Forme fruste keratoconus diagnosis can be improved with the application of an artificial intelligence (AI) algorithm to a combination of noncontact tonometry and spectral domain-optical coherence tomography (SD-OCT), according to a study published in Contact Lens & Anterior Eye.
Researchers retrospectively reviewed data from participants composing 4 age- and sex-matched cohorts, including control group participants (n=271; 48% women; mean age, 22.24 years), individuals with forme fruste keratoconus (n=84; 48% women, mean age 23.58 ±5.71 years), patients with early keratoconus (n=85; 47% women; mean age, 22.53 years), and patients with advanced keratoconus (n=159; 48% women; mean age, 21.79 years). All study participants underwent Scheimpflug tomography, SD-OCT, and air-puff tonometry.
The team built a total of 14 AI models — 7 based on random forest and 7 based on neural networks to discriminate forme fruste keratoconus from eyes without keratoconus, and assessed area under the curve (AUC), specificity, and sensitivity to determine accuracy.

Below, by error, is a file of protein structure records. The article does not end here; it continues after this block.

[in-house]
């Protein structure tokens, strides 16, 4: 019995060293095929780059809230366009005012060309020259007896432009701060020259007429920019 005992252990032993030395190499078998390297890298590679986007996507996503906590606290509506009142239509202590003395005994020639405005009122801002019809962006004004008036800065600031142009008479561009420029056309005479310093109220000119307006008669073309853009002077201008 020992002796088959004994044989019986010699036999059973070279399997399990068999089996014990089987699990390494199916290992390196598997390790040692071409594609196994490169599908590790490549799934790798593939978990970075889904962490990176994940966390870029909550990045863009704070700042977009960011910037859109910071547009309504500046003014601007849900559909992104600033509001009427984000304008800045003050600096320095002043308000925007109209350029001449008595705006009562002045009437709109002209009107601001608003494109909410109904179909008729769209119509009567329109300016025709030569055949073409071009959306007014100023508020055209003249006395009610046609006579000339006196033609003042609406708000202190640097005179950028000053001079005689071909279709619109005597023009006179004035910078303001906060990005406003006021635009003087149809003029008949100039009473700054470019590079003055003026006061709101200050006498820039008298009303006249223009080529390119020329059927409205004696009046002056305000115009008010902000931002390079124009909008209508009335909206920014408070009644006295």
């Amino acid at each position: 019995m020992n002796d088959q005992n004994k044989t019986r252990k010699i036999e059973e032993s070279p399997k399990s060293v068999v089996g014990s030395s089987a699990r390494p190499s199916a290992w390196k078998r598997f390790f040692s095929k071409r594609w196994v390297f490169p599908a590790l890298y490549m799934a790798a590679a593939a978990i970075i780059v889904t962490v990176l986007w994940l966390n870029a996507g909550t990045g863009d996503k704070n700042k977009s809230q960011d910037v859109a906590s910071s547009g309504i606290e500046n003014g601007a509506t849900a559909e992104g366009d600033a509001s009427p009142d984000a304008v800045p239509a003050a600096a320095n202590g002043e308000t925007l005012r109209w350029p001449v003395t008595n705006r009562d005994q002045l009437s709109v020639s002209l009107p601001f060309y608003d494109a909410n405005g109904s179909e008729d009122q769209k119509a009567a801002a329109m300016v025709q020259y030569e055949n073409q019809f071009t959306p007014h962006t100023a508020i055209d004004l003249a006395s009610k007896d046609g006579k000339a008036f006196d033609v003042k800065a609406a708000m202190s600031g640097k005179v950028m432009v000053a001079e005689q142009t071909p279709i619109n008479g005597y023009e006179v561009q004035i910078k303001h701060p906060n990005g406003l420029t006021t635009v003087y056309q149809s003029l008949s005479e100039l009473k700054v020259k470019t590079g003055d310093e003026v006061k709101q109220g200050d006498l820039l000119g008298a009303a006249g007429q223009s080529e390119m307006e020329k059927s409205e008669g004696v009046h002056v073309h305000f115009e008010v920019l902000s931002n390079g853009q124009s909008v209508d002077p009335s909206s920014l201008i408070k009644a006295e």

“Although tomographic and biomechanical devices are capable of capturing different properties of the cornea, it is impractical and uneconomical to use every available device to make a diagnosis,” according to the study authors. “It is therefore important to determine the value of the added information needed for diagnosis, whether provided by a single device or a combination of three devices with different working principles.”
A combination of noncontact tonometry and SD-OCT guided by random forest AI demonstrated the best ability to detect forme fruste keratoconus (AUC, 0.902), followed by a combination of all 3 methods (AUC, 0.871). Forme fruste keratoconus detection using a single diagnostic technique was best achieved by the air puff tonometer (AUC, 0.801), the report shows.
“[E]xisting AI methods can accurately diagnose [early keratoconus] and
[advanced keratoconus] but their diagnostic ability of [forme fruste keratoconus] is low,” according to the researchers. “Compared to using a single device, combining air-puff tonometry with Scheimpflug tomography or SD-OCT can vastly improve the diagnostic efficiency for [forme fruste keratoconus] but simultaneous use of three devices offers no additional advantages.”
Study limitations include a small selection of commercially-available noncontact tonometry and SD-OCT devices.
Lu N-J, Koppen C, Hafezi F, et al. Combinations of Scheimpflug tomography, ocular coherence tomography and air-puff tonometry improve the detection of keratoconus. Cont Lens Anterior Eye. Published online April 12, 2023. doi:10.1016/j.clae.2023.101840